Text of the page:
Getting him to say more than a few words is difficult, but by the time West notices your inattention and kicks your shin under the table you know his name is Matthew Williams, he represents Canada, and he loves ice hockey and maple syrup.
The love you found in me.
You wonder, as he smiles shyly up at you and the whole world glows again, if this is what falling in love feels like.
Your fingers touch as you reach for a pen and he reaches for his glass of water, and after the sudden, addictive jolt that runs through your entire body, you stop wondering.
Now it's changing all the time,
When you see the way Matthew looks at Francis, your heart sinks.
As soon as a break is called you stand up and make some excuse about needing to speak to Antonio and run away with your tail between your legs, choking on disappointment.
Now it's changing all the time...
And then you see the way Francis barely even glances back at Matthew, the way he looks at Arthur, and a part of you feel treacherously hopeful, even while another part aches for the miserable look on Matthew's face.
You're at the very end of one of the long tables, and the single person sitting next you has edged their chair as far away from you as possible.
This ship is taking me far away,
You can almost smell their terror, despite the distance; you're not stupid, you know the others all fear and hate you, you know you've gone too far, you just... don't know how to take it all back.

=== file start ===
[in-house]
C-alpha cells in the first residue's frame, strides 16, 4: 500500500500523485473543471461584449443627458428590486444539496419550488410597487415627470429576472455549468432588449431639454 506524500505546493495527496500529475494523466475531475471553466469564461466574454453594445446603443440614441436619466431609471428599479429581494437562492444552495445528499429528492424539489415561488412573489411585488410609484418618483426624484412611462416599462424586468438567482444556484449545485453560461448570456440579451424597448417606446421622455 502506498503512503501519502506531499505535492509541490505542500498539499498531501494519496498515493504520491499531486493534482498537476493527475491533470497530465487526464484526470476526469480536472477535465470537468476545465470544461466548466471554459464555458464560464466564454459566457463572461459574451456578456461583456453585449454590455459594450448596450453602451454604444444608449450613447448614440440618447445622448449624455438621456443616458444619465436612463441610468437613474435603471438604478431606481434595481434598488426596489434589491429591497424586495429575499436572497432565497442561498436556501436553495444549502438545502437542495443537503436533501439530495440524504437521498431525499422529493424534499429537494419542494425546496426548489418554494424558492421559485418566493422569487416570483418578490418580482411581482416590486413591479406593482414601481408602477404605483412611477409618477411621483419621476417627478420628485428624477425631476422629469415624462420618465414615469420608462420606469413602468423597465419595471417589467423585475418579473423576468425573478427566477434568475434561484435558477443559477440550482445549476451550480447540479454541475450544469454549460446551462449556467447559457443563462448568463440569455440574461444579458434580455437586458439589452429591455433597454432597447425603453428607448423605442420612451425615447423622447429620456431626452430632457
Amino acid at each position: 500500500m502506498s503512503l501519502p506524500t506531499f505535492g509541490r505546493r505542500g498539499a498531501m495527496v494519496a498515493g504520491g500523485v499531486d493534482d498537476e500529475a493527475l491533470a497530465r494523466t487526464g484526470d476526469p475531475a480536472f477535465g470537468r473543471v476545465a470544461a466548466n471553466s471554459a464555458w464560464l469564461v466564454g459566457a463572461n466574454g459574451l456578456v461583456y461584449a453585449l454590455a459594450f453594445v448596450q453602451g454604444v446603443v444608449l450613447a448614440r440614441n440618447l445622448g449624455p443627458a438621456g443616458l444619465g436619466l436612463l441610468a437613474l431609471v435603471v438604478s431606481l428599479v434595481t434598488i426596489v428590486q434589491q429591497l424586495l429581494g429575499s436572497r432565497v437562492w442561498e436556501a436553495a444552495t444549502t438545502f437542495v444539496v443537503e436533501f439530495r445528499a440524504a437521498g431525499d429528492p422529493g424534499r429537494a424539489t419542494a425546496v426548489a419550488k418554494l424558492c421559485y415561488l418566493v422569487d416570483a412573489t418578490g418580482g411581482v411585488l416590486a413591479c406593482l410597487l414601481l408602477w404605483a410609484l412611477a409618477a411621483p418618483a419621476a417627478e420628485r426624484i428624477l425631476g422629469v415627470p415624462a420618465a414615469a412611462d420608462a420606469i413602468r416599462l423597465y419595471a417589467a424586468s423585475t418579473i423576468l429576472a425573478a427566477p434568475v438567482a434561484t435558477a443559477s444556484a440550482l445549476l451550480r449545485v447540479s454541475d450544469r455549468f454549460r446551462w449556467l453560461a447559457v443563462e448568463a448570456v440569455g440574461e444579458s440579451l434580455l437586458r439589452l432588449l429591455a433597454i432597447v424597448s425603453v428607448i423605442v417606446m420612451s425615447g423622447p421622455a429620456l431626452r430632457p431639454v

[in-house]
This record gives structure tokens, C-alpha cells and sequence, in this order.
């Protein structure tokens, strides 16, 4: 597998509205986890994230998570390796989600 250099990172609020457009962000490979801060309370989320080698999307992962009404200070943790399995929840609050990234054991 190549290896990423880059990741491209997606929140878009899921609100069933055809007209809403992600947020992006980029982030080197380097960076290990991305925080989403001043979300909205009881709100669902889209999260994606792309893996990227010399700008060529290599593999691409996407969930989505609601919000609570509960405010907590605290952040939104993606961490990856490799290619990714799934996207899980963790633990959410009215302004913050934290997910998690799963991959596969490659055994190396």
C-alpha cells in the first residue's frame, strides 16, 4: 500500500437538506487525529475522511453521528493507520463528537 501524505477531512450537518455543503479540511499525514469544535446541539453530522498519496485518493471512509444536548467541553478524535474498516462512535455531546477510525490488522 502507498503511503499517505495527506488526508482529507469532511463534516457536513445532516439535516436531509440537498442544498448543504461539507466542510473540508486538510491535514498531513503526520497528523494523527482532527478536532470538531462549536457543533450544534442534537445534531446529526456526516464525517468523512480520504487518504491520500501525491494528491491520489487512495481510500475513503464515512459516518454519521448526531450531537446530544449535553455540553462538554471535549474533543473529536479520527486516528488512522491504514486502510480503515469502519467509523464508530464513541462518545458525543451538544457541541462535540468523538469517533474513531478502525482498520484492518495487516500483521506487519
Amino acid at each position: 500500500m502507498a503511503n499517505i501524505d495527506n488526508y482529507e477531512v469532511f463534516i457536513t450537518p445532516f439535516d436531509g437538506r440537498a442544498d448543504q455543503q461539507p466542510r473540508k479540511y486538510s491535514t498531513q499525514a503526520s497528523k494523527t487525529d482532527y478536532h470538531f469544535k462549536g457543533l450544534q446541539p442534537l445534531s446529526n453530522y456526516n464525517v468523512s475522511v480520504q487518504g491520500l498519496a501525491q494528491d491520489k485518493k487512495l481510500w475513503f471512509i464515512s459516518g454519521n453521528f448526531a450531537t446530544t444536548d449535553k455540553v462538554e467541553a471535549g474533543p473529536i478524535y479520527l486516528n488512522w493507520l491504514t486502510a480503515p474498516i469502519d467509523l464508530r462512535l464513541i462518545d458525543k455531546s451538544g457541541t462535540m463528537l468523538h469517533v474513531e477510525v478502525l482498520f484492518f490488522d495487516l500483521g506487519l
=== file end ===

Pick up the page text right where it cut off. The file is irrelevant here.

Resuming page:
Far away from the memories,
The speaker bores you, and the sight of that one nation cowering away from you is irritating, so you stare into the middle distance and relinquish your grip on reality.
Of the people who care if I live or die.
You spend the next half hour floating in memories of happier times (times when your house was full of others and you weren't alone and he still visited sometimes, even if it was just to shout at you and call you a commie bastard) until a break is called and everyone starts talking at once, breaking your concentration.
The meeting's running on late, and the winter sun has already slumped below the horizon, revealing handfuls of glittering stars scattered across the sky.
I will be chasing a starlight,
You stand by the window, hand pressed against the cold glass, staring out at the pinpoints of light and wishing.
Until the end of my life.
"We'll get there one day, you'll see," says a voice by your shoulder, and you jump and turn, and... there he is, staring at the stars with a slightly awed expression on his face (an expression you think is probably echoed on his own).
I don't know if it's worth it anymore.
Except you, you're not staring at the stars any more, you're staring at Alfred, and you're wondering if kissing the starlight off his skin would be worth the price you'd pay for it afterwards.
We've gotta hold on,
You're not overly fond of the Russian – old wounds run deep and heal slowly – but you stand with him for a while by the window anyway (after all, keeping enemies close has never been so important).